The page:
Austin Rothwell is a self confessed Ford tractor fanatic, especially those models with six cylinders under the bonnet, although he is partial to anything in the famous blue livery.
Each year he holds a couple of private events at his farm in Co. Kilkenny to which he invites fellow enthusiasts to work their tractors on his land.
During the summer, he holds a silage day but come early autumn, when the fields have been cleared of crops, it's time to get the ploughs out and start turning the land.
To help in this happy task, there usually arrives a good crowd of tractors and their owners to pull the assorted implements across the 16ac he sets aside for the occasion.
This year the numbers were back a little, but there were still over a dozen machines at work, all of them from the era of raw diesel glory, when advanced electronics meant two speed wipers and personal data was one's entry in the telephone directory.
This period spanned the years between the emergence of the modern tractor with a standardised system of linkage and power take off (PTO), to the cusp of the digital tsunami which brought us up to the point where manufactures talk more of connectivity than they do of power output.
Take a look at the classic tractors in action in the video below.
It could be argued that the early 60s marked a major shift in tractor design; John Deere abandoned the horizontal two stroke, International was going great guns with the B450 and Ford moved on from the Major and Dexta, with a brand new range known as the 6X models.
The idea was right but its execution left much to be desired, that is until the heavily revised 6Y, or Ford Force, machines arrived and became a firm fixture of the farming landscape.
One of the great successes was the Ford 5000 which appeared with 75hp and went on to become a best seller.
Later, it was decided to bolt a turbocharger to the 5000 and strengthen the engine internals to cope with the 94hp it now developed.
Quite who thought of the idea is open to debate, but the world was introduced to the resulting Ford 7000 in 1971.
The iconic TWs
If ever there was a tractor range which which stood out from the crowd as a symbol the increasing power being brought to farming in the last quarter of the 20th century then this is it.
The TWs were all based around the 401 six-cylinder engine which had appeared in America powering the 100hp Ford 8000 in 1968.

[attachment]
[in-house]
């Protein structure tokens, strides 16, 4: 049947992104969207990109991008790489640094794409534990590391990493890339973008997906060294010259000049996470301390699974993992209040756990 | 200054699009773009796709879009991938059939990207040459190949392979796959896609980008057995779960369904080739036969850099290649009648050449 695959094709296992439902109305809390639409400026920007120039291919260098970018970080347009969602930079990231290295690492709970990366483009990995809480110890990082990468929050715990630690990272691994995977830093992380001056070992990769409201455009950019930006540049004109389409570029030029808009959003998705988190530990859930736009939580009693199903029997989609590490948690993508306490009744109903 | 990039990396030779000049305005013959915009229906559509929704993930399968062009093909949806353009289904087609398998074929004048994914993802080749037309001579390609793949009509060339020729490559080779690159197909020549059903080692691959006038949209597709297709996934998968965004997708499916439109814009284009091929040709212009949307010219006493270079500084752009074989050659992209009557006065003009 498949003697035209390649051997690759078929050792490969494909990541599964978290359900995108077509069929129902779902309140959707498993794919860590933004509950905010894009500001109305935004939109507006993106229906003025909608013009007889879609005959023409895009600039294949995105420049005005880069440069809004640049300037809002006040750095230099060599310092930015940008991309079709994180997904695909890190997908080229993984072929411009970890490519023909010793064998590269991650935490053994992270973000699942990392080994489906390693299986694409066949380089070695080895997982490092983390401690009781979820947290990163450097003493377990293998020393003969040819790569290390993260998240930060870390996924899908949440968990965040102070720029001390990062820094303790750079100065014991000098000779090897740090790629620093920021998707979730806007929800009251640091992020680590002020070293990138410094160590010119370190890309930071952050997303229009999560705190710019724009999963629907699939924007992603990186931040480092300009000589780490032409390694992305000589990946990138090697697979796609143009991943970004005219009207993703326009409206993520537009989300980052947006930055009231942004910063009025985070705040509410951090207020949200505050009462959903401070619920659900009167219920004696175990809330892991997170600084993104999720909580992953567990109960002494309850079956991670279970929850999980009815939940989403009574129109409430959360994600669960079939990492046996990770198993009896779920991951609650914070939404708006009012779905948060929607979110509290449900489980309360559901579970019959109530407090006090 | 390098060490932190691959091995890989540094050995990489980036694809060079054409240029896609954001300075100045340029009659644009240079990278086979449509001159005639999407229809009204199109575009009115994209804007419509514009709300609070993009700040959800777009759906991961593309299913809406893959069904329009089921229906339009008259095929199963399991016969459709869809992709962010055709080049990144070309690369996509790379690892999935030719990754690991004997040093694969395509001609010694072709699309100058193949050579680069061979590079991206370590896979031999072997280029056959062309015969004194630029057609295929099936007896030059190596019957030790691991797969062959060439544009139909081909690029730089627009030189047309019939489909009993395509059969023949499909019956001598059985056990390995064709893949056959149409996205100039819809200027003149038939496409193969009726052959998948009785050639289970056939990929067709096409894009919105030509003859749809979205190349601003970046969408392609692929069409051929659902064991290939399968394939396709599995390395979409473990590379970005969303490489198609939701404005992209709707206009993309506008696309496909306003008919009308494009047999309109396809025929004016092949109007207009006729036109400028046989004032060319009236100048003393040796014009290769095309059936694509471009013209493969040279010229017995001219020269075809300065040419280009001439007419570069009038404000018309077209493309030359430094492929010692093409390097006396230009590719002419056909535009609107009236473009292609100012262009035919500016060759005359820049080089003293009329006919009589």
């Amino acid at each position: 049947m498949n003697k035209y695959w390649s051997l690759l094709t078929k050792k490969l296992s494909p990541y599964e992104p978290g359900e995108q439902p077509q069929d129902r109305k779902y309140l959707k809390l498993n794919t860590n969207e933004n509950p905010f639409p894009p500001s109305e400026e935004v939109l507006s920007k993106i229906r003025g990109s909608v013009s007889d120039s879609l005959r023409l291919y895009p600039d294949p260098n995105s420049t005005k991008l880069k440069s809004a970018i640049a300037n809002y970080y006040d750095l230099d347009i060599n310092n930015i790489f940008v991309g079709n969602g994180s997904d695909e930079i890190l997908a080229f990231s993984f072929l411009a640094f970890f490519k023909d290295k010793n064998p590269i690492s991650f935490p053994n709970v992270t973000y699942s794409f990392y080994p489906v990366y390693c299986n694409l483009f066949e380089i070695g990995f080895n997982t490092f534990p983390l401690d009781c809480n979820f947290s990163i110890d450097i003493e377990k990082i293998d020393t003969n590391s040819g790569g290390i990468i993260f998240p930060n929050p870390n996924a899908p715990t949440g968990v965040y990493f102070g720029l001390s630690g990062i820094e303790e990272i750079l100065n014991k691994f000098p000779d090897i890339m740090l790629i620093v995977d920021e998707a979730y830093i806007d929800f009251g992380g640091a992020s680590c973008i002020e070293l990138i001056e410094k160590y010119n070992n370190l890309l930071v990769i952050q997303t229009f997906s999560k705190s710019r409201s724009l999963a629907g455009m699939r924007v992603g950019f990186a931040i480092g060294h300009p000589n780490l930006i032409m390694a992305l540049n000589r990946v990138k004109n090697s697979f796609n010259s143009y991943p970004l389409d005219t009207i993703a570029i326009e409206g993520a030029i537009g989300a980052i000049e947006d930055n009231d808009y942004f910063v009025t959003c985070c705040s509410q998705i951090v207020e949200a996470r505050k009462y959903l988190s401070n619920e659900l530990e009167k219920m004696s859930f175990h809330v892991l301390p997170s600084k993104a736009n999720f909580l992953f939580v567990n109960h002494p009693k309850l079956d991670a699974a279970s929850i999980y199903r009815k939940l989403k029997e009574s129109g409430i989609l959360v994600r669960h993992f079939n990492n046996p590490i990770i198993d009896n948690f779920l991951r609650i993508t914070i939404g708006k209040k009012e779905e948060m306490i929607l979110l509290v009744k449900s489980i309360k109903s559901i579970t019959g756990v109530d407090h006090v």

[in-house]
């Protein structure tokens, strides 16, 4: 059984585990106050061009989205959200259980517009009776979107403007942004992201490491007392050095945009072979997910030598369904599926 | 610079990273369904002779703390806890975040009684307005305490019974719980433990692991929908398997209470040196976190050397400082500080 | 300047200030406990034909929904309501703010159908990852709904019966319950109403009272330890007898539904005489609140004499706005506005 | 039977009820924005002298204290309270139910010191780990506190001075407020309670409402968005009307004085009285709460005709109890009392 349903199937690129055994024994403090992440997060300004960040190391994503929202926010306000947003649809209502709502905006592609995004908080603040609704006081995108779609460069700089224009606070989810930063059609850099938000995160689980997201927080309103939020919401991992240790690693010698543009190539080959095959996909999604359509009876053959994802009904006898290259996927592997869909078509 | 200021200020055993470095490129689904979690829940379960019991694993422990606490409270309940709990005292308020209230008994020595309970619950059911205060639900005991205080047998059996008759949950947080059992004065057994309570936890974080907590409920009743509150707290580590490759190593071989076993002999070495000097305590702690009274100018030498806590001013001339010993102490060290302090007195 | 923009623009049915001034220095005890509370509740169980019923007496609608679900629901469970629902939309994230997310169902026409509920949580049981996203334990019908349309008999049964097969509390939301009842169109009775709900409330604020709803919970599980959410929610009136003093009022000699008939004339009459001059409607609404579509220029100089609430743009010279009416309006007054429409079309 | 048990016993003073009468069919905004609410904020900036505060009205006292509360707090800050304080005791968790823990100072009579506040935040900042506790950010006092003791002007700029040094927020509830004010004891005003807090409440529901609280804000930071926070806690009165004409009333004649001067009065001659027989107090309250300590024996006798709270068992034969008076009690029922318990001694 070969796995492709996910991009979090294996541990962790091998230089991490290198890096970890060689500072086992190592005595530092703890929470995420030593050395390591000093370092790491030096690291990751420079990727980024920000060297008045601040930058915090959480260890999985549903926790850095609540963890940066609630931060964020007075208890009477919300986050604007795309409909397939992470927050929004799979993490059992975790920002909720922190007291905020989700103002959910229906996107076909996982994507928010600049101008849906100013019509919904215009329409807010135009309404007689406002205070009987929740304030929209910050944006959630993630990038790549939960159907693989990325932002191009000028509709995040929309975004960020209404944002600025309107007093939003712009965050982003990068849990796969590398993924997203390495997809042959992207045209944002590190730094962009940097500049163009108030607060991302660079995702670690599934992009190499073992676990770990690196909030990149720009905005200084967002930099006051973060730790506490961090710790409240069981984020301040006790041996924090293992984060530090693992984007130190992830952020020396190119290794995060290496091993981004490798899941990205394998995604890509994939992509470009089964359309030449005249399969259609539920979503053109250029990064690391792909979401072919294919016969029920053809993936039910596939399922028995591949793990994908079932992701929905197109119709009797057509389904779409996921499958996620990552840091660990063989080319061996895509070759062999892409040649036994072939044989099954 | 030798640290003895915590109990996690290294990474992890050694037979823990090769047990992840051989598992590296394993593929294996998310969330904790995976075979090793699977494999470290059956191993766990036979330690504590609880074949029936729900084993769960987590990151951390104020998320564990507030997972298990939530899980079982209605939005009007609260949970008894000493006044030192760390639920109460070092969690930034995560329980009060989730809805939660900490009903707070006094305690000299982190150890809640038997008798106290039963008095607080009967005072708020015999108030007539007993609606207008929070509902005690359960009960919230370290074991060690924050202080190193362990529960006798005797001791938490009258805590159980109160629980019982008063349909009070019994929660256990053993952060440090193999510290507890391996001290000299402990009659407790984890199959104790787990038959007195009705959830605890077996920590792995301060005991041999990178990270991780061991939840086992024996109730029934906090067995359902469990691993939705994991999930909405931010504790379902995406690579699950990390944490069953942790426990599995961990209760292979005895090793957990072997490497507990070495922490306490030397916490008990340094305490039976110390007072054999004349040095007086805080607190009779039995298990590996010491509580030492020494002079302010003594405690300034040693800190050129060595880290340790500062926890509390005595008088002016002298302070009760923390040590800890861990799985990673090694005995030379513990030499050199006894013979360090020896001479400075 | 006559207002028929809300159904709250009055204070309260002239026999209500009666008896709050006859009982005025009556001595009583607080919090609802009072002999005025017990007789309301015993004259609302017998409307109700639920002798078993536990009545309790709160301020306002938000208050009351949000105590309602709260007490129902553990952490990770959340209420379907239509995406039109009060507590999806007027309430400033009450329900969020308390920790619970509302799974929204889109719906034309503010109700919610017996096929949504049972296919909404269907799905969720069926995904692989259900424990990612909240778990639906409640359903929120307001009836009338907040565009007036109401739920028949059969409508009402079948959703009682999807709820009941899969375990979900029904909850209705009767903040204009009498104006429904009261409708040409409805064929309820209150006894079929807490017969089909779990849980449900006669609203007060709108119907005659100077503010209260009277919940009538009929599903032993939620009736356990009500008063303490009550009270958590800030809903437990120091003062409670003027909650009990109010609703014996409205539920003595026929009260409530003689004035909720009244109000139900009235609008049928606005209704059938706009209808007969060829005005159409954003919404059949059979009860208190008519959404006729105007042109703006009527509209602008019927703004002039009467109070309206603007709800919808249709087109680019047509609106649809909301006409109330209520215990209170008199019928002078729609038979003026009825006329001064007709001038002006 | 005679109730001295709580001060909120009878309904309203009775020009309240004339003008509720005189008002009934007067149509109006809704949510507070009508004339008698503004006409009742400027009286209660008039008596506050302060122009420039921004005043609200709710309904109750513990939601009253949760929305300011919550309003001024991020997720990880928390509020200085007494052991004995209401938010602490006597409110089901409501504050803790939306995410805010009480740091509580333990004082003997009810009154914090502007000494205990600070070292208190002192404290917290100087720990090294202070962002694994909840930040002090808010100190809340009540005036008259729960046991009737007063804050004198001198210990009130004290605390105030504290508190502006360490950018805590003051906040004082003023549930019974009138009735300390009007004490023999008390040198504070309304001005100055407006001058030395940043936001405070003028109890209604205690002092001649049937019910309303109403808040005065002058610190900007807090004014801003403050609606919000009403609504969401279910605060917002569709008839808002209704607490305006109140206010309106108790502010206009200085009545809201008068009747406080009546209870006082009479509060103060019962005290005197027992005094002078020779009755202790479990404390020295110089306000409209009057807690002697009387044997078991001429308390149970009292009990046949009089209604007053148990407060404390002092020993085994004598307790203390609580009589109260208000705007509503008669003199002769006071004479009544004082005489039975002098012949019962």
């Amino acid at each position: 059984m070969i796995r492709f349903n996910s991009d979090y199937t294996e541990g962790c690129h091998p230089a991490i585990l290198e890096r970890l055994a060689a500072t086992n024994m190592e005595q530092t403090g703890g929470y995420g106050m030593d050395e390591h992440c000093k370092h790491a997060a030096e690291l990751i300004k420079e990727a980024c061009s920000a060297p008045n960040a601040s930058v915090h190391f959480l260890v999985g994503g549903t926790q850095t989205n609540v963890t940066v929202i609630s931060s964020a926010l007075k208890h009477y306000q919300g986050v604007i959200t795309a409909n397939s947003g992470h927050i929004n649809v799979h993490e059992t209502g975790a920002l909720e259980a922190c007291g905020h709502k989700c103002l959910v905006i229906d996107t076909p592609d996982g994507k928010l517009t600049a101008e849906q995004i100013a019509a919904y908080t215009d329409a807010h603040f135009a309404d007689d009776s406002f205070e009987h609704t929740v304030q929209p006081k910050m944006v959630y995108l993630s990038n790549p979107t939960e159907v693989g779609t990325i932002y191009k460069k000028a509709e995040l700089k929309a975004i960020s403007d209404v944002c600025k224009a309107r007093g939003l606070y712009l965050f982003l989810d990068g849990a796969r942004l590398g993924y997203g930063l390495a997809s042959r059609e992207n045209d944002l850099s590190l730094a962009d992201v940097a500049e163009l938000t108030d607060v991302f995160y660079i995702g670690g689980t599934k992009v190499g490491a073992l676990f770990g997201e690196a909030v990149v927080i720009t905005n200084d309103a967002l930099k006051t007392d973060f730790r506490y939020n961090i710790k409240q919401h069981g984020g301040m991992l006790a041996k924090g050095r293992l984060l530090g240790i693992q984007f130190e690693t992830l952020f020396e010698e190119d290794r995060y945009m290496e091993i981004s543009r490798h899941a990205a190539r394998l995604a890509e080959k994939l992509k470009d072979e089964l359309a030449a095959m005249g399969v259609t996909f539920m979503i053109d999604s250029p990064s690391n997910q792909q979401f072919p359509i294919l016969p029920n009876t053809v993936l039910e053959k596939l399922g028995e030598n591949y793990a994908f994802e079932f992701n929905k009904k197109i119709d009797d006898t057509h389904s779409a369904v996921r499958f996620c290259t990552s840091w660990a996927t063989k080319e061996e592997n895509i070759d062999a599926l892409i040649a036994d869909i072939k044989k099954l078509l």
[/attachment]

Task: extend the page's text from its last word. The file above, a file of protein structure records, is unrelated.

The capacity was 6.6L or 401in³, and it was eventually taken from this modest output, up to 187hp in the TW35.
There were several TWs on the field and their sharp-edged styling gives them an unmistakable presence which modern tractors, with rounded curves, tend to lack.
The Ford 30 series
By the late 80s the TW's were falling behind the competition and to breathe new life into the range, Ford fitted a power shift transmission from Funk in the United States and renamed it the 30 series, although it had already had a 30 series of smaller tractors.
It certainly seems to have impressed John Deere which bought out Funk within a year, thus ensuring it had control over Ford's supply of gearboxes in this growing power segment.
Ford 10 series
We often think of tractor technology as only that which is found in the cab, but computing has had a vast influence on the way that tractors are designed and built.
In the late 70s, Fords initiated a new design programme utilising Computer-Aided Design (CAD) and an extra 200 engineers.
The result was the '10' series launched in 1981.
The end of the line
In 1986 Ford bought Sperry New Holland to form Ford New Holland. In 1990, Fiat acquired an 80% stake in the company and so Ford ended its long association with tractors to concentrate on the automotive market.
The plans for the latest range of Ford tractors were well under way by this time and due to Fiat wanting an easy transition to the New Holland branding, they were still labelled Fords despite being launched in 1991.
The rise of New Holland
Although Fiat had a long and proud history of tractor production dating back to 1918, the company was aware that there was a mismatch between the perceived quality of Ford and Fiat in the market.
The New Holland name was therefore chosen as a neutral brand that already had strong roots in the important North American market.
The famous Ford oval badge was last used in August of 1994, although the name still lingered on the bonnet, to reassure customers that the engineering remained the same behind the new name.
In the end there was little or any disruption to sales due to the transition, and the spirit of Ford lives on in the guise of New Holland.
It is thanks to the incredible generosity of enthusiasts such as Austin, that we are still able top enjoy seeing the products of the Ford tractor division, which left an indelible mark on the farming scene over the years.